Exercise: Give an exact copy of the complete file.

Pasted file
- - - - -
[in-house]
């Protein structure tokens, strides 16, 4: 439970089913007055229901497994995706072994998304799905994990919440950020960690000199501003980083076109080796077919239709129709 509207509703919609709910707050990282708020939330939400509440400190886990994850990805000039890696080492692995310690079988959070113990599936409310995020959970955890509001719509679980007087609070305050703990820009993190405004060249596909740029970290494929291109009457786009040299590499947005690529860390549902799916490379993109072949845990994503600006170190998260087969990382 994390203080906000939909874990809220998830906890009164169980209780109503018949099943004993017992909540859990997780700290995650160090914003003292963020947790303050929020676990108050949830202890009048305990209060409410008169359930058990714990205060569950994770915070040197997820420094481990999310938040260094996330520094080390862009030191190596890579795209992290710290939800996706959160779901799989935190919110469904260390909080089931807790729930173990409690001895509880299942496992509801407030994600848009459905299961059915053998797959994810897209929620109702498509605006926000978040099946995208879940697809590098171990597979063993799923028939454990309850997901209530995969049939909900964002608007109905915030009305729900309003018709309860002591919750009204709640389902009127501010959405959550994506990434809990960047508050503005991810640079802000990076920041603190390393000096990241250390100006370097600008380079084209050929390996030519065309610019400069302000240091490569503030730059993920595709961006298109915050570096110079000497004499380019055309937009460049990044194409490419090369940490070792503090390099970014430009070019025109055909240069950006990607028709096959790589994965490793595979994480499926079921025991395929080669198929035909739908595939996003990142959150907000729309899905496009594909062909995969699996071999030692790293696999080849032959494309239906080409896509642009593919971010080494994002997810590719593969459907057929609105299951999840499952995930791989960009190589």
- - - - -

[in-house]
């Protein structure tokens, strides 16, 4: 439970089913007055229901497994995706072994998304799905994990919440950020960690000199501003980083076109080796077919239709129709 509207509703919609709910707050990282708020939330939400509440400190886990994850990805000039890696080492692995310690079988959070113990599936409310995020959970955890509001719509679980007087609070305050703990820009993190405004060249596909740029970290494929291109009457786009040299590499947005690529860390549902799916490379993109072949845990994503600006170190998260087969990382 994390203080906000939909874990809220998830906890009164169980209780109503018949099943004993017992909540859990997780700290995650160090914003003292963020947790303050929020676990108050949830202890009048305990209060409410008169359930058990714990205060569950994770915070040197997820420094481990999310938040260094996330520094080390862009030191190596890579795209992290710290939800996706959160779901799989935190919110469904260390909080089931807790729930173990409690001895509880299942496992509801407030994600848009459905299961059915053998797959994810897209929620109702498509605006926000978040099946995208879940697809590098171990597979063993799923028939454990309850997901209530995969049939909900964002608007109905915030009305729900309003018709309860002591919750009204709640389902009127501010959405959550994506990434809990960047508050503005991810640079802000990076920041603190390393000096990241250390100006370097600008380079084209050929390996030519065309610019400069302000240091490569503030730059993920595709961006298109915050570096110079000497004499380019055309937009460049990044194409490419090369940490070792503090390099970014430009070019025109055909240069950006990607028709096959790589994965490793595979994480499926079921025991395929080669198929035909739908595939996003990142959150907000729309899905496009594909062909995969699996071999030692790293696999080849032959494309239906080409896509642009593919971010080494994002997810590719593969459907057929609105299951999840499952995930791989960009190589």